The answers to these critical questions can help form a coherent, people-driven, and collaborative adaptation strategy at the national, state, and local levels.

Under this government, India has taken the lead in climate action by spearheading initiatives such as the Coalition for Disaster Resilient Infrastructure, International Solar Alliance, and the Global Cooling Prize. But the integration of such initiatives in every sector of the economy and each village, town, and city will not be an easy task.

Infrastructure must be redesigned to meet resilience standards. Investments in early warning systems and climate and disaster resilient infrastructure will minimise the loss of lives, livelihoods, and assets in the event of a disaster. Fortunately, the majority of such infrastructure in India is yet to be built. The increasing use of solar power has to accompany the retiring of coal-fired power plants. It is not just air conditioning and refrigeration that needs reimagining; sectors such as construction, local transport, food processing, farming, and water resources management must be rehauled.

The country also needs to invest in improved climate data collection, management, and analyses. In addition, downscaled modelling, which examines relatively small areas in detail, will be necessary to predict and manage short- to long-term impacts. Given India’s federal structure and diverse geography, the state and local authorities will need to take the lead on such measures with strong support from the Centre.

The current state action plans on climate change must be revised and upgraded to evidence-based and outcome-orientated strategies; these must be flexible, inclusive, and developed using a bottom-up approach.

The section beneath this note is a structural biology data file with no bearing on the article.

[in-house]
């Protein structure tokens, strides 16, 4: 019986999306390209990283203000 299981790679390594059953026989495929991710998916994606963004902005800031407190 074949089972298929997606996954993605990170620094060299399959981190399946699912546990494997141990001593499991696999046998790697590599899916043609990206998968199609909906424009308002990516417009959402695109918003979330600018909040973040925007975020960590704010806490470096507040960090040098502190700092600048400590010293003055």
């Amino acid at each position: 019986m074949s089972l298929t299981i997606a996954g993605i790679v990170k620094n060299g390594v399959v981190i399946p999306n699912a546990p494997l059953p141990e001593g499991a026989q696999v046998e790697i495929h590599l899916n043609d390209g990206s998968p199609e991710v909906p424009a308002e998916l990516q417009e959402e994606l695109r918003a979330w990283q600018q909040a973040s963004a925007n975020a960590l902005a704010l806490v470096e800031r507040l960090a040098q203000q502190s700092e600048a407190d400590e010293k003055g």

While the climate crisis is often perceived as an environmental issue, it is more of a social development and economic growth concern for India. Therefore, every household, community, and business must be well prepared to meet the emerging challenges.

Sanjay Gupta is an independent international analyst on development issues, and Uttam Kumar Sinha works at the Manohar Parrikar Institute for Defence Studies and Analyses, New Delhi

The views expressed are personal

Two recent publications point out pathways for India to meet the challenges posed by the climate crisis.

The Intergovernmental Panel on Climate Change (IPCC)’s Sixth Assessment Report, released in August, acknowledged India’s efforts towards pledges on emission, but advocated a net-zero deadline. Then, an article by Indian and American scientists (published in Nature) highlighted the socio-economic impact of even small changes in rainfall patterns. Using records spanning over 200 years, the study concluded that even rainfall variation of 14% or more due to the climate crisis can lead to large-scale disruptions such as famine, starvation, riots, and epidemics.

The message for India, therefore, is not so much mitigation, but to go for a quicker, broader, and deeper climate crisis adaptation plan. There are two fundamental approaches that India can adopt to meet this goal.

One, integrate climate adaptation, disaster risk resilience and Sustainable Development Goals (SDGs) in development policies, including public and private expenditure. A good start has been made by combining these elements in the National Disaster Management Plan 2019, but these aspects need to become the basis of all development plans and activities.